“While we couldn’t gather together this year, we were excited by the way in which the 4-H community still came together to recognize the achievements of some truly incredible 4-H youth, volunteers, alumni, and champions,” says Shannon Benner, CEO of 4-H Canada. “The support for this event is an incredible reflection of the support that exists for the 4-H mission to empower youth to become responsible, caring, and contributing leaders that effect positive change in the world around them.”
RealAgriculture’s own Shaun Haney has been named one of Canada’s Top 50 in Agriculture, in the inaugural celebration of industry leaders hosted by the Canadian Western Agribition. Nominated in the Upstarts…
RealAgriculture’s own Shaun Haney has been named one of Canada’s Top 50 in Agriculture, in the inaugural celebration of industry leaders hosted by the Canadian Western Agribition.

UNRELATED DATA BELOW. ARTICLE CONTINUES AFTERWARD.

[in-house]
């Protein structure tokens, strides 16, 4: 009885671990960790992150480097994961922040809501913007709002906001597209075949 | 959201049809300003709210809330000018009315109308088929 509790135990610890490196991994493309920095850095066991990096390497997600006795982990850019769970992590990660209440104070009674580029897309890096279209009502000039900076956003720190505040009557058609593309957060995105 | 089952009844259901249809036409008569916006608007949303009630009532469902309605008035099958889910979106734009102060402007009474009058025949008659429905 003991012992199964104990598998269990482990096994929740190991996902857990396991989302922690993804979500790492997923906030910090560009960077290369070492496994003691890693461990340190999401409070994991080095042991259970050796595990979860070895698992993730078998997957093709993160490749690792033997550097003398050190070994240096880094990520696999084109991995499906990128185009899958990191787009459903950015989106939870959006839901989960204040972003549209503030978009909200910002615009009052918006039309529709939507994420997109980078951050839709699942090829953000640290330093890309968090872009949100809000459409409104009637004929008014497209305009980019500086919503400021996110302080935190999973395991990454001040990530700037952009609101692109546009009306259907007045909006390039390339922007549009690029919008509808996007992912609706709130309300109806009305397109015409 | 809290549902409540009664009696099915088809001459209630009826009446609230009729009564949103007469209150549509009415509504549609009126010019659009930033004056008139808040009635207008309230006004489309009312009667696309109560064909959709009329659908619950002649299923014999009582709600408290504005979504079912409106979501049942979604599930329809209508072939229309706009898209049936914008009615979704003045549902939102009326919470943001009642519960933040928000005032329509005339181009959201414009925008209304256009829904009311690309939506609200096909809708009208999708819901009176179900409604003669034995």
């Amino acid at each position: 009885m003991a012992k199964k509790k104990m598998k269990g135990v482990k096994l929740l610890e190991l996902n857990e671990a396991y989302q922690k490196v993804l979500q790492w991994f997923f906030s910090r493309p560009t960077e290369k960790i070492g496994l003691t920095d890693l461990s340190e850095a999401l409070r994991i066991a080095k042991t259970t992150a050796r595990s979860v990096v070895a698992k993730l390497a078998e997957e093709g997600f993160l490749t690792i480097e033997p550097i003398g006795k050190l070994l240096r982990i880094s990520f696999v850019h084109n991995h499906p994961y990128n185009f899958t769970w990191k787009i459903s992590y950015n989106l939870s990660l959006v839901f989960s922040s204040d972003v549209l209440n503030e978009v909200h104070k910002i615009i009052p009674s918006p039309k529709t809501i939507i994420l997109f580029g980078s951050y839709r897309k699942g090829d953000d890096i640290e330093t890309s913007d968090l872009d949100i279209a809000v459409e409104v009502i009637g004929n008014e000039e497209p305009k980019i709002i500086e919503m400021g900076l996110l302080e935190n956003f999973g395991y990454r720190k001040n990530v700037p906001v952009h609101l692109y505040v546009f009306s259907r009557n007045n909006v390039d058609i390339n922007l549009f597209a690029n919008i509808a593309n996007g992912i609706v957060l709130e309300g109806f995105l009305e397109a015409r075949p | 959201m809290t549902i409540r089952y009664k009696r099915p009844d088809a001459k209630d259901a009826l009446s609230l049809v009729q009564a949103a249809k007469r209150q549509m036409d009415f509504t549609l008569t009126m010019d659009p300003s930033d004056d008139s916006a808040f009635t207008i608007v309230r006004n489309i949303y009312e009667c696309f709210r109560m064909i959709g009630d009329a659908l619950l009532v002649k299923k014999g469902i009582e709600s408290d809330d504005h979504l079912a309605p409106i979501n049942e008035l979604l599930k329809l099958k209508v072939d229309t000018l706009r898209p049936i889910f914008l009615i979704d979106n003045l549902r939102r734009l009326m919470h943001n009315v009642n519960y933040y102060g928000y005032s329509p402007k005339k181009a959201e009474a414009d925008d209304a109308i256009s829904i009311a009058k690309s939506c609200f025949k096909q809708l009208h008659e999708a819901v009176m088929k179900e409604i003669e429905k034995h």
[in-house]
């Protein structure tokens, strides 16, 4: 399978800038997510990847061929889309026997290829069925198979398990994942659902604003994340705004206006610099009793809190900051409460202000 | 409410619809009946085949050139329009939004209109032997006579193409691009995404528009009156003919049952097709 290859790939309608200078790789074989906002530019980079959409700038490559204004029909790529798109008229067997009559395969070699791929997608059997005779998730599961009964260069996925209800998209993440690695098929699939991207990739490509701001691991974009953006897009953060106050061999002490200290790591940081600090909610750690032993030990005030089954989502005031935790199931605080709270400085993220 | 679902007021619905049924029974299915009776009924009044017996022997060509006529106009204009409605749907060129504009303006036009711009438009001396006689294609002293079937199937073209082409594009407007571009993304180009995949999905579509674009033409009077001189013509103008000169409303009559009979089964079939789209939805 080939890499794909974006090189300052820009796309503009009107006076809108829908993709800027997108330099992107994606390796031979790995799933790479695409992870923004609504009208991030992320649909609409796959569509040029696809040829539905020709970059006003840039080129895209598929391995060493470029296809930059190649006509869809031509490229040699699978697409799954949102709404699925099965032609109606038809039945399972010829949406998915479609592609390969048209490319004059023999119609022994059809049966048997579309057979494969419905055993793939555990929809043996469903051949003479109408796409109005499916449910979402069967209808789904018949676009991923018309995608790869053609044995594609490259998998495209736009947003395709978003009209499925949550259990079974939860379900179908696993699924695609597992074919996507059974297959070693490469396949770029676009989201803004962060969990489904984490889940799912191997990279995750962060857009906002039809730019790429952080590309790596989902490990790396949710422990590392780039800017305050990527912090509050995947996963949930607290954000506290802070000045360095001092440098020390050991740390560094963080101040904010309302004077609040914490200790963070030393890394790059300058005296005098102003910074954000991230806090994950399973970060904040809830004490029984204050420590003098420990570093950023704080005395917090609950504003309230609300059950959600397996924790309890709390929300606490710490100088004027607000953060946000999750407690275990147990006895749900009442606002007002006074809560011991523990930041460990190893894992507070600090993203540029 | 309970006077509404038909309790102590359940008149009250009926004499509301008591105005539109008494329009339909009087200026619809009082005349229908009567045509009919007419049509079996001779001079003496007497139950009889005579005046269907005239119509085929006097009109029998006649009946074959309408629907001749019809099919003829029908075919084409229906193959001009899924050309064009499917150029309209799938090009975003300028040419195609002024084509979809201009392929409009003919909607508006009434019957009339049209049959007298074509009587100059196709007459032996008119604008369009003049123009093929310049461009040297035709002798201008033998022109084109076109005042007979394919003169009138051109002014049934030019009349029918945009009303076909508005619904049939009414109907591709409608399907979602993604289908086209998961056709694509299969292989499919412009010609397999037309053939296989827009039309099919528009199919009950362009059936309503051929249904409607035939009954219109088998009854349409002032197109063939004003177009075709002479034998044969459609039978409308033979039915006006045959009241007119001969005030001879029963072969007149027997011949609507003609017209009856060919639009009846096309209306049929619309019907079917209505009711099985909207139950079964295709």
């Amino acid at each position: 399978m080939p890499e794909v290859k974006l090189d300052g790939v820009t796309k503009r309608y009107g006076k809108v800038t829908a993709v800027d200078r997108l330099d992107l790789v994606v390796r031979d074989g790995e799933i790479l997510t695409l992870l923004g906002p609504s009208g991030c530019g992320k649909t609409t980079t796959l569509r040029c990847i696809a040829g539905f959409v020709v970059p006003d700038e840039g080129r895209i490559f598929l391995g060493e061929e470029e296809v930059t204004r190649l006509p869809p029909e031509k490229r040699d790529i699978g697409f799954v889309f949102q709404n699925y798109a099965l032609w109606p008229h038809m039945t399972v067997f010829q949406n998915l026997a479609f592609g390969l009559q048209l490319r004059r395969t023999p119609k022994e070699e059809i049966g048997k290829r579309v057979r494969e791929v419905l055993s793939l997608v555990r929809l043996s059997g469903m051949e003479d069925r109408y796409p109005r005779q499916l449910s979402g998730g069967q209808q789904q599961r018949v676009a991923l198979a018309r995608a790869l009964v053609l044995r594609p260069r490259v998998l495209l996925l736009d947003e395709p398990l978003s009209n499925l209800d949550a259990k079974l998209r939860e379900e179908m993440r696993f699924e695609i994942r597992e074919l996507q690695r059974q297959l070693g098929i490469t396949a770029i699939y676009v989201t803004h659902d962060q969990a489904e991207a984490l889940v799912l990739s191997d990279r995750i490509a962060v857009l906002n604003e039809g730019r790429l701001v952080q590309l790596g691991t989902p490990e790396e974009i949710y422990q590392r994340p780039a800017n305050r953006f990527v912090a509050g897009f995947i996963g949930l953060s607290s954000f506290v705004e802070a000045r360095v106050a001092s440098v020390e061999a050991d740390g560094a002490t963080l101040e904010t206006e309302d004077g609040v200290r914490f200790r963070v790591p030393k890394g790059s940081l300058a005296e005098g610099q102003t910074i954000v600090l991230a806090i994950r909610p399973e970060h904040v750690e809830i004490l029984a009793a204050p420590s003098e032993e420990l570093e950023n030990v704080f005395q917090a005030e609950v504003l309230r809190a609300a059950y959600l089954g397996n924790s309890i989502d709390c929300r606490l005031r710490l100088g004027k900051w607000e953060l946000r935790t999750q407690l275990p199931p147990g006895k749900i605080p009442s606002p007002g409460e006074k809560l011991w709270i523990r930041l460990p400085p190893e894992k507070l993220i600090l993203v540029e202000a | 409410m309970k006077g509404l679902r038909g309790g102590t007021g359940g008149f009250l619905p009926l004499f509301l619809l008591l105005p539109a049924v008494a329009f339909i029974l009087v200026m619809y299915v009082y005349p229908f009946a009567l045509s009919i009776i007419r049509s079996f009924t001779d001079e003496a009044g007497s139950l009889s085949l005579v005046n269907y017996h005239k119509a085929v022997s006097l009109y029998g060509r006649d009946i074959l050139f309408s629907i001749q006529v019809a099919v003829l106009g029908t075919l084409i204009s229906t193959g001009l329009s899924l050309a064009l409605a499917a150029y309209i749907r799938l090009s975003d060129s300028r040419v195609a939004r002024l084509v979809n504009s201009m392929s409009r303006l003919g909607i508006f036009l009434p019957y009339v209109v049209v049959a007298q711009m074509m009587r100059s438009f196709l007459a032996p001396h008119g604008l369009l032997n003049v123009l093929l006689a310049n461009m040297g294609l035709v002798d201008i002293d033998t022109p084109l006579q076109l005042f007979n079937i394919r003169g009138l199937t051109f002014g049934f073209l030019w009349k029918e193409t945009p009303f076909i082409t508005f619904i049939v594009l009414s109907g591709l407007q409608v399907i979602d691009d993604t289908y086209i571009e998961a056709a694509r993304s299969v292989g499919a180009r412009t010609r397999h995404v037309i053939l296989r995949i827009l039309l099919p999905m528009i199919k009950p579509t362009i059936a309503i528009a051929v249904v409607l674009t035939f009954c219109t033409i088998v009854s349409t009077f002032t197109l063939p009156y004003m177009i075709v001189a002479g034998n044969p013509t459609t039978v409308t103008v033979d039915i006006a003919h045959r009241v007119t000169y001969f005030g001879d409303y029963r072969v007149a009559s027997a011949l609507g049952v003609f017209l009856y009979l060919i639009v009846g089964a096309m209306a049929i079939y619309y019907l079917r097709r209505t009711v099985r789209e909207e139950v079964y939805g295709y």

Nominated in the Upstarts category, Haney is in good company, joined by the likes of Sandi Brock, Jill Harvie, and Cherilyn Nagel.
RealAgriculture’s resident agronomist, Peter Johnson, was also named to the Mentor category, for his many years of work in extension, including his weekly podcast Wheat Pete’s Word.
Anne Wasko of Gateway Livestock Exchange and lead on the bi-weekly Beef Market Update, was also named to the Mentor category.
The Top 50 list began as a public campaign last November and has five categories: mentors, upstarts, innovators, deal makers, and designated hitters. The full list was announced Feb 23, 2021 on Canada’s Ag Day.
“There is no better way to celebrate Canada’s Ag Day than to recognize the diversity of people, sectors, and ideas that make
Canadian agriculture what it is today,” says Chris Lane, CEO of CWA.
See the entire list of Top 50 in Ag here. The Top 50 will be honoured during Agribition at Regina, Sask., in November.